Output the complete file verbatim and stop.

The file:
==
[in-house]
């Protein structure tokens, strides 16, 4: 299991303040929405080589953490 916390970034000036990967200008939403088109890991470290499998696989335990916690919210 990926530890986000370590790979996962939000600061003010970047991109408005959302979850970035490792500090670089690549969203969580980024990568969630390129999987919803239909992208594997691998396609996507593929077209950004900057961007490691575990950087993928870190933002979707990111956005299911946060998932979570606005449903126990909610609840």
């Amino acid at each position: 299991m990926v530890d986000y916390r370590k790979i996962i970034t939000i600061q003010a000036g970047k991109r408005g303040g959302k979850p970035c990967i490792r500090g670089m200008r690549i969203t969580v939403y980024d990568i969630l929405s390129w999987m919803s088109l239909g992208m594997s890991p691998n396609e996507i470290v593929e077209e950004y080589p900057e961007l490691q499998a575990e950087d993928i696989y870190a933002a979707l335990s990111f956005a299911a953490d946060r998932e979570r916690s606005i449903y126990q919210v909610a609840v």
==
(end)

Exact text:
[in-house]
């Protein structure tokens, strides 16, 4: 299991303040929405080589953490 916390970034000036990967200008939403088109890991470290499998696989335990916690919210 990926530890986000370590790979996962939000600061003010970047991109408005959302979850970035490792500090670089690549969203969580980024990568969630390129999987919803239909992208594997691998396609996507593929077209950004900057961007490691575990950087993928870190933002979707990111956005299911946060998932979570606005449903126990909610609840």
């Amino acid at each position: 299991m990926v530890d986000y916390r370590k790979i996962i970034t939000i600061q003010a000036g970047k991109r408005g303040g959302k979850p970035c990967i490792r500090g670089m200008r690549i969203t969580v939403y980024d990568i969630l929405s390129w999987m919803s088109l239909g992208m594997s890991p691998n396609e996507i470290v593929e077209e950004y080589p900057e961007l490691q499998a575990e950087d993928i696989y870190a933002a979707l335990s990111f956005a299911a953490d946060r998932e979570r916690s606005i449903y126990q919210v909610a609840v």